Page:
It is crucial for the worldwide evangelical church to develop its next generation of intellectual leaders. Presently, evangelicals who are sent of for PhD studies and scholarly careers at leading universities are given a "fatherly push" into deep water where they are left alone to sink or swim. Sadly, many struggle to stay afloat as they experience an intense sociological pressure to give up or compromise their basic convictions.
In order to prevent this metamorphosis, it is necessary to provide young, evangelical scholars with mentorship, encouragement, and the fellowship of like-minded peers. The Cambridge Scholars Network attempts to do just this.
Dirk Jongkind will lead the 2013 Cambridge Scholars Network.
Dirk Jongkind is a Dutch biblical scholar who finished his PhD at Cambridge University. His main scholarly interest is in the Greek text of the Bible and the Graeco-Roman backdrop of Acts and the letters. Currently, he is the Research Fellow in New Testament at Tyndale House and the John W. Laing Fellow at St Edmund's College, Cambridge. He is working on legal language in and outside the New Testament. The focus of his work includes textual criticism of the Greek Bible, with emphases on grammar and lexicography, epigraphy, papyrology, and archaeology of the Graeco-Roman world and the relation of New Testament background and exegesis.
Caroline Eade works as a lawyer in Cambridge, England. Having initially trained as a litigator, she now specialises in charity law. She was until recently a trustee of the Jubilee Centre, which aims to research and apply biblical teaching to contemporary society, and she is a member of the writing group for Cambridge Papers, a Jubilee Centre publication. She is also active as a member of the Lawyers’ Christian Fellowship. Having studied theology at university before retraining as a lawyer, she now mentors undergraduate theologians and law students in her home church, and also co-leads a fellowship group.
Daniel Hill (PhD King’s College, London) is an evangelical Christian. He studied Classics at the University of Oxford and did his PhD in Philosophy under Paul Helm at the University of London. He has taught philosophy at the University of Liverpool since 2000. He has also taught philosophy at the Universities of Manchester, Keele, and Chester. He has written two books,Divinity and Maximal Greatness and Christian Philosophy: A-Z (co-written), and is working on a third on intention and its role in ethics. He helps co-ordinate the Staff Christian Fellowship at the University of Liverpool, and attends an evangelical Anglican church near his home. His passion is to apply the Word of God wherever it speaks: in theology, history, ethics, science, or philosophy. He lives with his wife and two sons in Cheshire.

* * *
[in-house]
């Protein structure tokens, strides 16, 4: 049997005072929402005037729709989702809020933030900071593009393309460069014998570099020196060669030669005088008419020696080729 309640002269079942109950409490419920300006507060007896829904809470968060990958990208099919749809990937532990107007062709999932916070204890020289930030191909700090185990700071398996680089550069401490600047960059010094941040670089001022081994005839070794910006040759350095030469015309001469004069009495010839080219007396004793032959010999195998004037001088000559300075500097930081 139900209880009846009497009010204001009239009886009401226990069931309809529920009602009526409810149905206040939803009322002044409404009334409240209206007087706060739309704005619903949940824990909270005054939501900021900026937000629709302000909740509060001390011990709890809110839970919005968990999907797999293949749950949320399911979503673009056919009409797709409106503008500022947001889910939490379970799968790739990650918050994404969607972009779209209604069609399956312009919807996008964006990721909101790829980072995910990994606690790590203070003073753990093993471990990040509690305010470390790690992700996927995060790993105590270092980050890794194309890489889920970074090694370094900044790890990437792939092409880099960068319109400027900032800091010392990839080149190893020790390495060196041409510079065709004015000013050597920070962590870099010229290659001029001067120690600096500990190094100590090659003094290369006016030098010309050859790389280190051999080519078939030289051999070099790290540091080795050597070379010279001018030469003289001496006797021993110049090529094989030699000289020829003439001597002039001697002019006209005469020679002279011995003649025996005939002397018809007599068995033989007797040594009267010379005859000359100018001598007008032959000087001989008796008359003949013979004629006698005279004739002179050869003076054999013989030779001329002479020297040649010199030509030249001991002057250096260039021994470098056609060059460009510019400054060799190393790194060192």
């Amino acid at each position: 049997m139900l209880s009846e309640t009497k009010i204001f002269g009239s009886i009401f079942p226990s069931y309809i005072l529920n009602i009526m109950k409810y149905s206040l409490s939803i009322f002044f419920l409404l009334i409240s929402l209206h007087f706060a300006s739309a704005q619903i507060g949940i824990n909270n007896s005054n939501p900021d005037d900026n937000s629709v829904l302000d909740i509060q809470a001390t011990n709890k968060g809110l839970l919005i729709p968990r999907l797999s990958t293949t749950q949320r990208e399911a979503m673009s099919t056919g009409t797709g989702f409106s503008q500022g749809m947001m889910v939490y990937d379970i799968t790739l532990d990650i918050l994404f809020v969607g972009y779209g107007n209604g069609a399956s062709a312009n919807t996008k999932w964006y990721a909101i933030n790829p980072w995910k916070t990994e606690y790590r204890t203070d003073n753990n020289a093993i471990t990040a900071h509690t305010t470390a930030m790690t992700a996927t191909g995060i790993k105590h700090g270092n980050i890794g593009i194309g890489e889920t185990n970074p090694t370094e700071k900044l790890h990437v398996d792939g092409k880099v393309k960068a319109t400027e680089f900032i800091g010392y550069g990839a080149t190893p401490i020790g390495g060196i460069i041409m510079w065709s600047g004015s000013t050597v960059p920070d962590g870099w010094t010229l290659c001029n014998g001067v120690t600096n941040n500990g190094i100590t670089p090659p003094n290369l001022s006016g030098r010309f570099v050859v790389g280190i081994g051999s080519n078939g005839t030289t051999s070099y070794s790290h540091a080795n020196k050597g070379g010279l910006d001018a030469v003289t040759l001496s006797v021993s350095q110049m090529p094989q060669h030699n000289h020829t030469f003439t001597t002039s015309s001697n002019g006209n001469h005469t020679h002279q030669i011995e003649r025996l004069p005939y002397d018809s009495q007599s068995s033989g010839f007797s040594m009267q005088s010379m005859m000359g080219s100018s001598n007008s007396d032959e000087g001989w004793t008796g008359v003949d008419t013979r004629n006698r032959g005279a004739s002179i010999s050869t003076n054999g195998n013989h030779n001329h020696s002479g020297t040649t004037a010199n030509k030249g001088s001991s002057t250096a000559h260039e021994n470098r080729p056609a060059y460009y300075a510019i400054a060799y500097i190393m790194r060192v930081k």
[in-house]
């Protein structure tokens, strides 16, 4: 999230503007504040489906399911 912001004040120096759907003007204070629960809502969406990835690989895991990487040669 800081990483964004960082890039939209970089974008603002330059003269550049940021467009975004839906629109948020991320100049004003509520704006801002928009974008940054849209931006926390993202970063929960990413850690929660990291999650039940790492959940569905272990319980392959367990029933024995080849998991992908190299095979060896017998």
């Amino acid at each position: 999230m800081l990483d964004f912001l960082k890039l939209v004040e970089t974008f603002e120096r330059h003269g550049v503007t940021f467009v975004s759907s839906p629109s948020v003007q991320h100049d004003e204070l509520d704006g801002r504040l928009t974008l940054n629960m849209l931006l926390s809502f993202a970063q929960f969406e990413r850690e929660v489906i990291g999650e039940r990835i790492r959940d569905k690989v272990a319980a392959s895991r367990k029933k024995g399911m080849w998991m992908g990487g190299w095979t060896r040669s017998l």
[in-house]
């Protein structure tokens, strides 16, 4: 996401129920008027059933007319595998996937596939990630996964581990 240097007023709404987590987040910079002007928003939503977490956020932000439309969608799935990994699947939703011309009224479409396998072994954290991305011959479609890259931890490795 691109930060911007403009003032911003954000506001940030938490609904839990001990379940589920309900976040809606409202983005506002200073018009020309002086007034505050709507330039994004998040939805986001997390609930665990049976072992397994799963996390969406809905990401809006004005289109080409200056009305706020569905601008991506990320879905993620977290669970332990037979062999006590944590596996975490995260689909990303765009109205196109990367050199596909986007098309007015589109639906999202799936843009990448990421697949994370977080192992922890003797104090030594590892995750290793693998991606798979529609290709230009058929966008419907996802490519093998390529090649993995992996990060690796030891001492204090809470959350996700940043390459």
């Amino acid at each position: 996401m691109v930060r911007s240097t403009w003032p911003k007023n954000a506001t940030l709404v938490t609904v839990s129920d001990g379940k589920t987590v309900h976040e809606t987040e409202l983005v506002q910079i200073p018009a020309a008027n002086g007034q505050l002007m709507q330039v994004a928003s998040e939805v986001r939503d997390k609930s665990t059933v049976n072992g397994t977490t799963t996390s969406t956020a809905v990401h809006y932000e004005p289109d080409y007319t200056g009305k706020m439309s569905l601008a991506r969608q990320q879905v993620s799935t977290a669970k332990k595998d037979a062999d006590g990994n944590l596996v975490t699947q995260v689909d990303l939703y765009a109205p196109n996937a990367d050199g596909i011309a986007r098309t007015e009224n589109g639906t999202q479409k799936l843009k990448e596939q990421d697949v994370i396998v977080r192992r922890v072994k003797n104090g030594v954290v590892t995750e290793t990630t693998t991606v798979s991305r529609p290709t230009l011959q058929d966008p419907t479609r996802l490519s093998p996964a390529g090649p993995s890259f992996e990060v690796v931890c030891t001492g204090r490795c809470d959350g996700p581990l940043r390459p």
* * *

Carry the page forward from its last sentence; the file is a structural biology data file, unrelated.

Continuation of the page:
Greg Pritchard earned his MA from Trinity Evangelical Divinity School before continuing on to finish his PhD at Northwestern University. The intersection of theology, history, philosophy and sociology is Greg's primary focus both in teaching and writing. He has taught graduate level courses on apologetics, theology, ethics and Christian thought at American, European and Asian institutions of higher learning. His book, Willow Creek Seeker Services, is in its 4th edition English printing and has been published in three additional languages. Currently, Greg serves as President of Communication Institute which sponsors the European Leadership Forum. He, his wife Lori, and their three children, (Isaiah, Danielle, and Alethea) reside in Naperville, IL.
Bruce A Little has Masters degrees in Apologetics and Religion and a PhD in Philosophy of Religion. Presently, he is Professor of Philosophy and Director of the L. Russ Bush Center for Faith and Culture at Southeastern Baptist Theological Seminary, where he has been on faculty since 2001. He also serves as an Adjunct Professor of Apologetics at Carolina Evangelical Divinity School. For over a decade, he has traveled widely in Europe and Asia, lecturing in universities, teaching in a variety of schools and presenting papers at conferences. He has published in various professional journals and has written or edited several books: A Creation-Order Theodicy: God and Gratuitous Evil; God, Why This Evil?; Francis Schaeffer: A Mind and Heart for God (ed); Engaging Culture, Defending the Faith (ed).
Ali Campbell Smith studied Natural Sciences at Cambridge University, graduating in 2007. After a year working in a church apprenticeship scheme she returned to the university, studying under Dr Andrew Wheatley for a PhD in Inorganic Chemistry, specialising in organolithium compounds. Since completing her PhD in 2011, Ali has combined part-time tutorial teaching of Chemistry and Maths to undergraduates and secondary school students with part-time training for Christian Youth and Children's Ministry at Oak Hill College, London. Ali continues to live in Cambridge and is heavily involved in running the youth work at Eden Baptist Church, her spiritual home since 2003.
Peter (P.J.) Williams is the Warden (CEO) of Tyndale House. He received his MA, MPhil and PhD, in the study of ancient languages related to the Bible from Cambridge University. After his PhD, he was on staff in the Faculty of Divinity, Cambridge University (1997–1998), and thereafter taught Hebrew and Old Testament there as Affiliated Lecturer in Hebrew and Aramaic and as Research Fellow in Old Testament at Tyndale House, Cambridge (1998–2003). From 2003 to 2007 he was on the faculty of the University of Aberdeen, Scotland, where he became a Senior Lecturer in New Testament and Deputy Head of the School of Divinity, History, and Philosophy. In July 2007 he became the youngest Warden in the history of Tyndale House. He also retains his position as an honorary Senior Lecturer in Biblical Studies at the University of Aberdeen and is a member of the Faculty of Divinity in the University of Cambridge.